#FaeFriday | 4.17.2020

Happy Friday, everyone! I’ve been a little quiet on the blog lately, but I definitely couldn’t miss #FaeFriday! This week we’re talking about glamours! Faeries have been known to create glamours that make the ordinary see a different reality, so the prompt this week is…

What is a book that was so realistic it made you question reality?

Cover from Goodreads.com

For me, World War Z by Max Brooks was one of the most realistic zombie books I have ever read. I’ve read this book twice, and each time I kept having to remind myself that it wasn’t a true story. Each chapter was a short story that showed the bravery of each character. It showed survival, stupidity, horrors, and everything in between. I loved this book, but I have to say it really messed with me. This book reads like nonfiction. It was incredibly realistic, and I could see our society reacting the exact same way.

FYI the movie that is LOOSELY based on this novel did not do it any justice.

Goodreads Summary:

The Zombie War came unthinkably close to eradicating humanity. Max Brooks, driven by the urgency of preserving the acid-etched first-hand experiences of the survivors from those apocalyptic years, traveled across the United States of America and throughout the world, from decimated cities that once teemed with upwards of thirty million souls to the most remote and inhospitable areas of the planet. He recorded the testimony of men, women, and sometimes children who came face-to-face with the living, or at least the undead, hell of that dreadful time. World War Z is the result. Never before have we had access to a document that so powerfully conveys the depth of fear and horror, and also the ineradicable spirit of resistance, that gripped human society through the plague years.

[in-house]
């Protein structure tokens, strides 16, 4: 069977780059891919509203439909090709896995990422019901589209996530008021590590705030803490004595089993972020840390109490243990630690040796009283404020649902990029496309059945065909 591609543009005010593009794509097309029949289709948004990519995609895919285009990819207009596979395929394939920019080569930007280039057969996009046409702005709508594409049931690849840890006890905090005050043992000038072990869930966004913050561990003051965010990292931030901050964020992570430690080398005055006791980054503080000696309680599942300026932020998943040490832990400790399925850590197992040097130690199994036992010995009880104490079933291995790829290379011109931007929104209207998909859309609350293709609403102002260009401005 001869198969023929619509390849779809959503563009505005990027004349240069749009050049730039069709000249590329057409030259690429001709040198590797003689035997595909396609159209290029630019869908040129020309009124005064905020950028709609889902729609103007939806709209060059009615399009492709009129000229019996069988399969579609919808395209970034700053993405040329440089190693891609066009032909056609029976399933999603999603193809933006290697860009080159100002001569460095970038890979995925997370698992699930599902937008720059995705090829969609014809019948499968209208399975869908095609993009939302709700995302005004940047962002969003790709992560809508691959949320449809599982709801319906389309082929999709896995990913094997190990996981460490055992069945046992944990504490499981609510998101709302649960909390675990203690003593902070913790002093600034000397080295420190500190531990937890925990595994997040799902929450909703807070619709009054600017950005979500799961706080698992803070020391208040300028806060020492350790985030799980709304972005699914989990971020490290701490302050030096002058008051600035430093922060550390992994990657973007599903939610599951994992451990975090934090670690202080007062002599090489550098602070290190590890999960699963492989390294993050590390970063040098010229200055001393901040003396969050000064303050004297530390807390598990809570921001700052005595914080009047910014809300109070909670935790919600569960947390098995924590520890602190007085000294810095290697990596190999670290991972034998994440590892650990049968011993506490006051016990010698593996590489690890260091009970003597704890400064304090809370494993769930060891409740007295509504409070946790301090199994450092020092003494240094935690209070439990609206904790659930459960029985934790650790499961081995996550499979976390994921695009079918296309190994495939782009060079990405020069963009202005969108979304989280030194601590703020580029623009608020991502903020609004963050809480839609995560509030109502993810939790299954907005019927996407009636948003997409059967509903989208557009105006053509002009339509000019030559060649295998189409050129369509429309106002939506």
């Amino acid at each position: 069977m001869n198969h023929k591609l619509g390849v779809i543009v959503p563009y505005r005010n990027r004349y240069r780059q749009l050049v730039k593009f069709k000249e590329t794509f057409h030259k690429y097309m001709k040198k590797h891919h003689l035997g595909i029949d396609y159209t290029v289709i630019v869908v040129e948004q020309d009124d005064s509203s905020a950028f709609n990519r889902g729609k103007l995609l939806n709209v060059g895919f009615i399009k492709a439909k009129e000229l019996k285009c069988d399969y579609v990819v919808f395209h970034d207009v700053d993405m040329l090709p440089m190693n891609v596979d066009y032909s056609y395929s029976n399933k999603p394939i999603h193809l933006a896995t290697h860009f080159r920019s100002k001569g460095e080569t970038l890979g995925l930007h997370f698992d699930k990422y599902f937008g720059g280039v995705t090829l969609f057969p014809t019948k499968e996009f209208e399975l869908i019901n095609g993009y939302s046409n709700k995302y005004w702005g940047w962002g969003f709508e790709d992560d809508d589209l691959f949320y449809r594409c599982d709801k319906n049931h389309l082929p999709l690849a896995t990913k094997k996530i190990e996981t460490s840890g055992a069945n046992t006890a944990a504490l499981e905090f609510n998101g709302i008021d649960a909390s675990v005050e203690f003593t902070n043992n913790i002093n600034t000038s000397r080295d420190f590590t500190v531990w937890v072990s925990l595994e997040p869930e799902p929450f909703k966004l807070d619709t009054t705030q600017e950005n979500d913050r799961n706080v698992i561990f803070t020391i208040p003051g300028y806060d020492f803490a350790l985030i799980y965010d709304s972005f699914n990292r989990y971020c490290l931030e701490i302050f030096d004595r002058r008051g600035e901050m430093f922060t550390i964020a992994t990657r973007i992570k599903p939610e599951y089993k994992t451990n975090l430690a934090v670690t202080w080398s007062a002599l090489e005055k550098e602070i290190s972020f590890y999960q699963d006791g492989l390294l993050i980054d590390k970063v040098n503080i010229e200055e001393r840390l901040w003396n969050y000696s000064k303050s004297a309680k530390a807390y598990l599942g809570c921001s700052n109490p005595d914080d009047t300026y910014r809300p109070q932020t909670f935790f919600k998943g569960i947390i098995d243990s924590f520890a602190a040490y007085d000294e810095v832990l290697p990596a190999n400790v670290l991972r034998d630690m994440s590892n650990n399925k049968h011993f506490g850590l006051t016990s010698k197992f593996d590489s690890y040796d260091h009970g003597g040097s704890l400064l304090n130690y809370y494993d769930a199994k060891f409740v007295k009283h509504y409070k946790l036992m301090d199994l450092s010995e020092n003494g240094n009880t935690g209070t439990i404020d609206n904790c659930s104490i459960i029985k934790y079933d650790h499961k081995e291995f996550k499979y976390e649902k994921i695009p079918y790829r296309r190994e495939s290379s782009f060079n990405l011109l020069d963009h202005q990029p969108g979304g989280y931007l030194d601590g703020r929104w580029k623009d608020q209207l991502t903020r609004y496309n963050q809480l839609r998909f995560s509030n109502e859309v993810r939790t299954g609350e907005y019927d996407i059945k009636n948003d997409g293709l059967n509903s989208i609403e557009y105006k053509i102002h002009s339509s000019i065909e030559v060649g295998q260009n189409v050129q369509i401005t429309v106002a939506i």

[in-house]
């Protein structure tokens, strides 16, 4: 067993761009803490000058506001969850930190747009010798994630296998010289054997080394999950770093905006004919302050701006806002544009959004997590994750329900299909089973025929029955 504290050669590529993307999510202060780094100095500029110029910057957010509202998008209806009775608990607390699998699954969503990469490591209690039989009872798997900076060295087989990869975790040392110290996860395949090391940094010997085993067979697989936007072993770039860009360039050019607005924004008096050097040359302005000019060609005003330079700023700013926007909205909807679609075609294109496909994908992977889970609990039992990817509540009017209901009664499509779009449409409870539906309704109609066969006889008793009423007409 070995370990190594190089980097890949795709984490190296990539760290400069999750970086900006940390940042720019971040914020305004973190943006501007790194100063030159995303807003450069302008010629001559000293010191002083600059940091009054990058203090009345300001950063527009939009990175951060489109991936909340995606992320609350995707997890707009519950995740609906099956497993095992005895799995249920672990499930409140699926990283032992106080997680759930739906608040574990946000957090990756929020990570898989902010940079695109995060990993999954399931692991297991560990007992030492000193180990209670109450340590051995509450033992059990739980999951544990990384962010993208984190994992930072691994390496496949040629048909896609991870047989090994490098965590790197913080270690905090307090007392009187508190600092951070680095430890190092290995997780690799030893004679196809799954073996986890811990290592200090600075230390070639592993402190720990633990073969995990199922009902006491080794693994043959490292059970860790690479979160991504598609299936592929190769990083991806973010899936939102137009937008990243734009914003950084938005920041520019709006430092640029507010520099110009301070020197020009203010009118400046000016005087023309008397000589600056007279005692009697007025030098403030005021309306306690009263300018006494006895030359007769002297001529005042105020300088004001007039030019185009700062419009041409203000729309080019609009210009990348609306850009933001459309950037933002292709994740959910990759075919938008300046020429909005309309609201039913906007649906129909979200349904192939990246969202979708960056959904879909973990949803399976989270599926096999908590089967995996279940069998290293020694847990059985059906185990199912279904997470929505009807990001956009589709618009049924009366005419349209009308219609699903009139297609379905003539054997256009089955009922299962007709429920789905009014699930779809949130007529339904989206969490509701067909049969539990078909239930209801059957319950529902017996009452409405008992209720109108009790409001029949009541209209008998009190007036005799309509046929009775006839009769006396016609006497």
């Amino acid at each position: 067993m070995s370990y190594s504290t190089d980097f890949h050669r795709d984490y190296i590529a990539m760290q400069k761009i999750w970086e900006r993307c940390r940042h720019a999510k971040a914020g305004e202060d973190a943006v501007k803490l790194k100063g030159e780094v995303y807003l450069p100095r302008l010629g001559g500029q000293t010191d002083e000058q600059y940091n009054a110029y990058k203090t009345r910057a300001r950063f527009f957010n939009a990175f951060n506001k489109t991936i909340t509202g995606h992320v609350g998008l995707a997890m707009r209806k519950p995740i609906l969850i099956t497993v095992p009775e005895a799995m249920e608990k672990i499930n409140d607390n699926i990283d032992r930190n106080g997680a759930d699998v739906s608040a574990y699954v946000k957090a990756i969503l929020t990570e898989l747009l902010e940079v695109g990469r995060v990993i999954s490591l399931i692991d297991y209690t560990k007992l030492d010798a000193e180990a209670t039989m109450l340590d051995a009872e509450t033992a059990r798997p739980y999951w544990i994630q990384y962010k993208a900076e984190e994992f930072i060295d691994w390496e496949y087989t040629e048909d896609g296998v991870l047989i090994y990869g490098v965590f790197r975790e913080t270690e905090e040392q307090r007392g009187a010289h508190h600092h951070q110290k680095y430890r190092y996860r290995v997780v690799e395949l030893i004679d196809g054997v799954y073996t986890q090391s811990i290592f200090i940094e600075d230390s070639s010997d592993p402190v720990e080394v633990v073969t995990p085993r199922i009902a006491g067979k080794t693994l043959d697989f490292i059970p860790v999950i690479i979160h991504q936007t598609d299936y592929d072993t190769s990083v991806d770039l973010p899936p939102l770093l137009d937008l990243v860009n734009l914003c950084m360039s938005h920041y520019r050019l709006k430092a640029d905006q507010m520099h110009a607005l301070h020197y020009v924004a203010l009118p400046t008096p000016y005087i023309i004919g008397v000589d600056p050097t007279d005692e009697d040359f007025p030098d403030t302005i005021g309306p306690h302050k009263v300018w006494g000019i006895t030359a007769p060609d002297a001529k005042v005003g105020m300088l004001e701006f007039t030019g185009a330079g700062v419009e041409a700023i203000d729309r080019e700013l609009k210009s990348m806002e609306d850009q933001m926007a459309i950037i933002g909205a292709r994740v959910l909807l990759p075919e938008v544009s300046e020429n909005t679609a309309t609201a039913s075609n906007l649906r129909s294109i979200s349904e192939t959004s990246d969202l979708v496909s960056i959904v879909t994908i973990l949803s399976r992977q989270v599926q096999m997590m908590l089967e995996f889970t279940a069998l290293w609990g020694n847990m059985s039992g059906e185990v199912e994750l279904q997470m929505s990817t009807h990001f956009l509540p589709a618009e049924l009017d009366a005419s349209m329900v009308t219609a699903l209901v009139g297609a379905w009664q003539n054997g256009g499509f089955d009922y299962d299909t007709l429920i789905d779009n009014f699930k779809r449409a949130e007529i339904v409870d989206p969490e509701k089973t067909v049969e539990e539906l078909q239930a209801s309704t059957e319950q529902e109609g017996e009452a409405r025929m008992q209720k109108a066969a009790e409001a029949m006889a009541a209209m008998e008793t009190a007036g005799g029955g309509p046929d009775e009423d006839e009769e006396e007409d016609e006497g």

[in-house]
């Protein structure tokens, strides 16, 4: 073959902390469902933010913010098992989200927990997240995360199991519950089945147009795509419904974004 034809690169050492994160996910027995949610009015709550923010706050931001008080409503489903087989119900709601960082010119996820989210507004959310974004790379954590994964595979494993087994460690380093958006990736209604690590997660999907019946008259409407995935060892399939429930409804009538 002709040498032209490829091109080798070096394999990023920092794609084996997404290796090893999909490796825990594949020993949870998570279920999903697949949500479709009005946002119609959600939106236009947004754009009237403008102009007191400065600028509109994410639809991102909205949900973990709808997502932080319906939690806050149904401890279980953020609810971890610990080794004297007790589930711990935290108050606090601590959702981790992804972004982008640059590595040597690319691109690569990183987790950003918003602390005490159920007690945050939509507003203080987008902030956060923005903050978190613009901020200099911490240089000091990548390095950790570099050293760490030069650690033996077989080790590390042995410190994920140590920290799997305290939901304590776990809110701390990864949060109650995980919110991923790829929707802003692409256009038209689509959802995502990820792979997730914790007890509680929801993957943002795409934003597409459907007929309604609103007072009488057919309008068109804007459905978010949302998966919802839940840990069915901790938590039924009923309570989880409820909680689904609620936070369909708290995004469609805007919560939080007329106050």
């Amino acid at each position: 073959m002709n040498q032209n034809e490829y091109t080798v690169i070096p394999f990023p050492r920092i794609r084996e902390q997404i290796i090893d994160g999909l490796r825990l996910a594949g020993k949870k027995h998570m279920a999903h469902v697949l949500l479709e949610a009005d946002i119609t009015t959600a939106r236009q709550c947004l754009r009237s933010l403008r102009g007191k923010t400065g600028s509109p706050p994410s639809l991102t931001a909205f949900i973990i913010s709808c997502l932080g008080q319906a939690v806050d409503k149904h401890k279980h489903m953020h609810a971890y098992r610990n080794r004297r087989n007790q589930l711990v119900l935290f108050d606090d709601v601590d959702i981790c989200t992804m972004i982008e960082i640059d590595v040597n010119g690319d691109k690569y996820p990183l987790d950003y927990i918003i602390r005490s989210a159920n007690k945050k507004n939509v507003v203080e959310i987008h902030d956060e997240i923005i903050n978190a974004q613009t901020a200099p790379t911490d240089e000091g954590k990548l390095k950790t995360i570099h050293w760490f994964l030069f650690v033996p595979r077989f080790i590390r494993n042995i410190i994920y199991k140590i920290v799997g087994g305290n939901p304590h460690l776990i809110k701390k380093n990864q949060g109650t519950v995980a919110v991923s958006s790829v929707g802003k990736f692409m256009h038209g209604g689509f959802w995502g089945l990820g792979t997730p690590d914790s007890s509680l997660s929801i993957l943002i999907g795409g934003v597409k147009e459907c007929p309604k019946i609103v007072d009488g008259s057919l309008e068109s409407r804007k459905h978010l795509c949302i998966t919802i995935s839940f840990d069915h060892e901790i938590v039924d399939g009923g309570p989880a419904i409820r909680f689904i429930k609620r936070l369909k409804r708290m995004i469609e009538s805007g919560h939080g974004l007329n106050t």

Ranging from the now infamous village of New Dachang in the United Federation of China, where the epidemiological trail began with the twelve-year-old Patient Zero, to the unnamed northern forests where untold numbers sought a terrible and temporary refuge in the cold, to the United States of Southern Africa, where the Redeker Plan provided hope for humanity at an unspeakable price, to the west-of-the-Rockies redoubt where the North American tide finally started to turn, this invaluable chronicle reflects the full scope and duration of the Zombie War.

Most of all, the book captures with haunting immediacy the human dimension of this epochal event. Facing the often raw and vivid nature of these personal accounts requires a degree of courage on the part of the reader, but the effort is invaluable because, as Mr. Brooks says in his introduction, “By excluding the human factor, aren’t we risking the kind of personal detachment from history that may, heaven forbid, lead us one day to repeat it? And in the end, isn’t the human factor the only true difference between us and the enemy we now refer to as ‘the living dead’?”

Note: Some of the numerical and factual material contained in this edition was previously published under the auspices of the United Nations Postwar Commission.

So now that you know my answer, what is a book that was so realistic it made you question reality?

Last week’s participants! 

Do you have a prompt idea for #FaeFriday? Leave a comment, email, or DM me on Twitter & you’re question might be featured on #FaeFriday!

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Caffeinated Ravenclaw with a passion for books, quotes, coffee, and sparkles. Keeper of the #CopyPasteCris list. #BookBlogger. #Romancelandia reader.

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